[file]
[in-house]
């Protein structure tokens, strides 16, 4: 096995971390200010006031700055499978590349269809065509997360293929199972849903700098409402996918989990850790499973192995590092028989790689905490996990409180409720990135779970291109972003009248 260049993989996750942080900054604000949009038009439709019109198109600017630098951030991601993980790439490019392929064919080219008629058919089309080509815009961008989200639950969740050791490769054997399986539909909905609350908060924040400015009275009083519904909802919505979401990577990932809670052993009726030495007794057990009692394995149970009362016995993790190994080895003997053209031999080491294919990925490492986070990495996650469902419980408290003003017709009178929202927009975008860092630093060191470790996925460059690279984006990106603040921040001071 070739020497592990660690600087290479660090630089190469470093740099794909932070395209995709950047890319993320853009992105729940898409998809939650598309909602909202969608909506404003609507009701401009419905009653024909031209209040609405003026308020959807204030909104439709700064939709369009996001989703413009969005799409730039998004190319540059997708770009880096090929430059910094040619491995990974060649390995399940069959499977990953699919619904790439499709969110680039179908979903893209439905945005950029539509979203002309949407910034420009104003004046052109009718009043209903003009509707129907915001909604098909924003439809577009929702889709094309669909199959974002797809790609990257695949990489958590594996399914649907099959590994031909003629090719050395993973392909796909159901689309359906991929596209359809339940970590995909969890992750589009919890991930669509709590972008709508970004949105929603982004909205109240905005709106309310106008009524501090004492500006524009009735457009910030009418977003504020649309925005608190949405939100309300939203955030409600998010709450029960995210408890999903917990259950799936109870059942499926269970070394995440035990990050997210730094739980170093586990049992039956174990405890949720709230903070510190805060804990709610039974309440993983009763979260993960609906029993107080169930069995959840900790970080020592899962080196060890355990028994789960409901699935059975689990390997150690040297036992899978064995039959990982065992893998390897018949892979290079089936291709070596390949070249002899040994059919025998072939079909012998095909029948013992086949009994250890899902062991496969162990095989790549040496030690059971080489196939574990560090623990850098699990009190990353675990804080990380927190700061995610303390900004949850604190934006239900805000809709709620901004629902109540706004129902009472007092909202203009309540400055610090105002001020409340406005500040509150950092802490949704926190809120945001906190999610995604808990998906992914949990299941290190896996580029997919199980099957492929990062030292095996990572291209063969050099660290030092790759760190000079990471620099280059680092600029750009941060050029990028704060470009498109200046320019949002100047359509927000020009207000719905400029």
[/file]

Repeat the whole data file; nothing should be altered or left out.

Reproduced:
[in-house]
């Protein structure tokens, strides 16, 4: 096995971390200010006031700055499978590349269809065509997360293929199972849903700098409402996918989990850790499973192995590092028989790689905490996990409180409720990135779970291109972003009248 260049993989996750942080900054604000949009038009439709019109198109600017630098951030991601993980790439490019392929064919080219008629058919089309080509815009961008989200639950969740050791490769054997399986539909909905609350908060924040400015009275009083519904909802919505979401990577990932809670052993009726030495007794057990009692394995149970009362016995993790190994080895003997053209031999080491294919990925490492986070990495996650469902419980408290003003017709009178929202927009975008860092630093060191470790996925460059690279984006990106603040921040001071 070739020497592990660690600087290479660090630089190469470093740099794909932070395209995709950047890319993320853009992105729940898409998809939650598309909602909202969608909506404003609507009701401009419905009653024909031209209040609405003026308020959807204030909104439709700064939709369009996001989703413009969005799409730039998004190319540059997708770009880096090929430059910094040619491995990974060649390995399940069959499977990953699919619904790439499709969110680039179908979903893209439905945005950029539509979203002309949407910034420009104003004046052109009718009043209903003009509707129907915001909604098909924003439809577009929702889709094309669909199959974002797809790609990257695949990489958590594996399914649907099959590994031909003629090719050395993973392909796909159901689309359906991929596209359809339940970590995909969890992750589009919890991930669509709590972008709508970004949105929603982004909205109240905005709106309310106008009524501090004492500006524009009735457009910030009418977003504020649309925005608190949405939100309300939203955030409600998010709450029960995210408890999903917990259950799936109870059942499926269970070394995440035990990050997210730094739980170093586990049992039956174990405890949720709230903070510190805060804990709610039974309440993983009763979260993960609906029993107080169930069995959840900790970080020592899962080196060890355990028994789960409901699935059975689990390997150690040297036992899978064995039959990982065992893998390897018949892979290079089936291709070596390949070249002899040994059919025998072939079909012998095909029948013992086949009994250890899902062991496969162990095989790549040496030690059971080489196939574990560090623990850098699990009190990353675990804080990380927190700061995610303390900004949850604190934006239900805000809709709620901004629902109540706004129902009472007092909202203009309540400055610090105002001020409340406005500040509150950092802490949704926190809120945001906190999610995604808990998906992914949990299941290190896996580029997919199980099957492929990062030292095996990572291209063969050099660290030092790759760190000079990471620099280059680092600029750009941060050029990028704060470009498109200046320019949002100047359509927000020009207000719905400029």